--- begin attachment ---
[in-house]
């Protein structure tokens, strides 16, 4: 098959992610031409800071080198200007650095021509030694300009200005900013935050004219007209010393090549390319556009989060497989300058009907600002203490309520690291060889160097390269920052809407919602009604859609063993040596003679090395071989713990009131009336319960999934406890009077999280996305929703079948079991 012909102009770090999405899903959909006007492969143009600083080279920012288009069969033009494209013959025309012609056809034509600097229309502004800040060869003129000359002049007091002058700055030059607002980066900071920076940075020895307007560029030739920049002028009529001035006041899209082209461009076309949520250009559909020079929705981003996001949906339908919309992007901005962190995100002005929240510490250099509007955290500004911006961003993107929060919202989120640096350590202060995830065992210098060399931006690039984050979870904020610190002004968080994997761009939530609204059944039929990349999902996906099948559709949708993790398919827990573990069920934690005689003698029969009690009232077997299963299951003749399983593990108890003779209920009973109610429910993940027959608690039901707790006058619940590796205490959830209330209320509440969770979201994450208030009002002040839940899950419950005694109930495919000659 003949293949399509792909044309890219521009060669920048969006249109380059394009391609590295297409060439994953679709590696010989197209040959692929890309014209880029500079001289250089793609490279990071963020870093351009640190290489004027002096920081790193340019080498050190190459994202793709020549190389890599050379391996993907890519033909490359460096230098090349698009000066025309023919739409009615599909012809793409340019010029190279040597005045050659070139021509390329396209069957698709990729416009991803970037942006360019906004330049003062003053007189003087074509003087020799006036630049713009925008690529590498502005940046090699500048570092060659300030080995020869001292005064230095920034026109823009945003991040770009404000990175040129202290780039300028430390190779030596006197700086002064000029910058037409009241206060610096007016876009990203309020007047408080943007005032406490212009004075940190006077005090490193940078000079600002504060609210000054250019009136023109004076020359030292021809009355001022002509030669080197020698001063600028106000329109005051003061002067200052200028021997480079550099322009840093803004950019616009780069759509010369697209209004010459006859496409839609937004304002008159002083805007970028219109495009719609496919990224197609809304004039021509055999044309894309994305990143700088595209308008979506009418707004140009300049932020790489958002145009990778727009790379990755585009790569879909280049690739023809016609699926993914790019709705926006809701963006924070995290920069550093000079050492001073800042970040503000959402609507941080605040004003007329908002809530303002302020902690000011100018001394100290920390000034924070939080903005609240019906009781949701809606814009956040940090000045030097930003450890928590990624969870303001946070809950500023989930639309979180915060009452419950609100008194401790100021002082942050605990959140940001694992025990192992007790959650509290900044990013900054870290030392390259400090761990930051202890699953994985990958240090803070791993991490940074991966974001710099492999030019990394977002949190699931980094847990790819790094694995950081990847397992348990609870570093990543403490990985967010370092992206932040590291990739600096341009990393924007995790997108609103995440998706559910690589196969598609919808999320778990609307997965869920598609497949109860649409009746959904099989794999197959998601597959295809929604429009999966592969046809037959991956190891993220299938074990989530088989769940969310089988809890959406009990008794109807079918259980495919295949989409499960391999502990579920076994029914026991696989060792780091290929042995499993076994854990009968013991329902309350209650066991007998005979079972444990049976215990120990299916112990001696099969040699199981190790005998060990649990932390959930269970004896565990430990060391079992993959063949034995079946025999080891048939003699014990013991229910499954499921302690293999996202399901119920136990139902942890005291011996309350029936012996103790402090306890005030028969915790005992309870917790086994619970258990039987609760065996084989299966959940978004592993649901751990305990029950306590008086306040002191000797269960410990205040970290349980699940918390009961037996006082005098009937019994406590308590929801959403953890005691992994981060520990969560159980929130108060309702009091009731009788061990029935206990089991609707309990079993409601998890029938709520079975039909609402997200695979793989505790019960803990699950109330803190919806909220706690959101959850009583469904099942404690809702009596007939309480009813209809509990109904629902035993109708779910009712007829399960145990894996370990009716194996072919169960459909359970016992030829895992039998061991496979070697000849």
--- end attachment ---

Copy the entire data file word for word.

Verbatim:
[in-house]
């Protein structure tokens, strides 16, 4: 098959992610031409800071080198200007650095021509030694300009200005900013935050004219007209010393090549390319556009989060497989300058009907600002203490309520690291060889160097390269920052809407919602009604859609063993040596003679090395071989713990009131009336319960999934406890009077999280996305929703079948079991 012909102009770090999405899903959909006007492969143009600083080279920012288009069969033009494209013959025309012609056809034509600097229309502004800040060869003129000359002049007091002058700055030059607002980066900071920076940075020895307007560029030739920049002028009529001035006041899209082209461009076309949520250009559909020079929705981003996001949906339908919309992007901005962190995100002005929240510490250099509007955290500004911006961003993107929060919202989120640096350590202060995830065992210098060399931006690039984050979870904020610190002004968080994997761009939530609204059944039929990349999902996906099948559709949708993790398919827990573990069920934690005689003698029969009690009232077997299963299951003749399983593990108890003779209920009973109610429910993940027959608690039901707790006058619940590796205490959830209330209320509440969770979201994450208030009002002040839940899950419950005694109930495919000659 003949293949399509792909044309890219521009060669920048969006249109380059394009391609590295297409060439994953679709590696010989197209040959692929890309014209880029500079001289250089793609490279990071963020870093351009640190290489004027002096920081790193340019080498050190190459994202793709020549190389890599050379391996993907890519033909490359460096230098090349698009000066025309023919739409009615599909012809793409340019010029190279040597005045050659070139021509390329396209069957698709990729416009991803970037942006360019906004330049003062003053007189003087074509003087020799006036630049713009925008690529590498502005940046090699500048570092060659300030080995020869001292005064230095920034026109823009945003991040770009404000990175040129202290780039300028430390190779030596006197700086002064000029910058037409009241206060610096007016876009990203309020007047408080943007005032406490212009004075940190006077005090490193940078000079600002504060609210000054250019009136023109004076020359030292021809009355001022002509030669080197020698001063600028106000329109005051003061002067200052200028021997480079550099322009840093803004950019616009780069759509010369697209209004010459006859496409839609937004304002008159002083805007970028219109495009719609496919990224197609809304004039021509055999044309894309994305990143700088595209308008979506009418707004140009300049932020790489958002145009990778727009790379990755585009790569879909280049690739023809016609699926993914790019709705926006809701963006924070995290920069550093000079050492001073800042970040503000959402609507941080605040004003007329908002809530303002302020902690000011100018001394100290920390000034924070939080903005609240019906009781949701809606814009956040940090000045030097930003450890928590990624969870303001946070809950500023989930639309979180915060009452419950609100008194401790100021002082942050605990959140940001694992025990192992007790959650509290900044990013900054870290030392390259400090761990930051202890699953994985990958240090803070791993991490940074991966974001710099492999030019990394977002949190699931980094847990790819790094694995950081990847397992348990609870570093990543403490990985967010370092992206932040590291990739600096341009990393924007995790997108609103995440998706559910690589196969598609919808999320778990609307997965869920598609497949109860649409009746959904099989794999197959998601597959295809929604429009999966592969046809037959991956190891993220299938074990989530088989769940969310089988809890959406009990008794109807079918259980495919295949989409499960391999502990579920076994029914026991696989060792780091290929042995499993076994854990009968013991329902309350209650066991007998005979079972444990049976215990120990299916112990001696099969040699199981190790005998060990649990932390959930269970004896565990430990060391079992993959063949034995079946025999080891048939003699014990013991229910499954499921302690293999996202399901119920136990139902942890005291011996309350029936012996103790402090306890005030028969915790005992309870917790086994619970258990039987609760065996084989299966959940978004592993649901751990305990029950306590008086306040002191000797269960410990205040970290349980699940918390009961037996006082005098009937019994406590308590929801959403953890005691992994981060520990969560159980929130108060309702009091009731009788061990029935206990089991609707309990079993409601998890029938709520079975039909609402997200695979793989505790019960803990699950109330803190919806909220706690959101959850009583469904099942404690809702009596007939309480009813209809509990109904629902035993109708779910009712007829399960145990894996370990009716194996072919169960459909359970016992030829895992039998061991496979070697000849």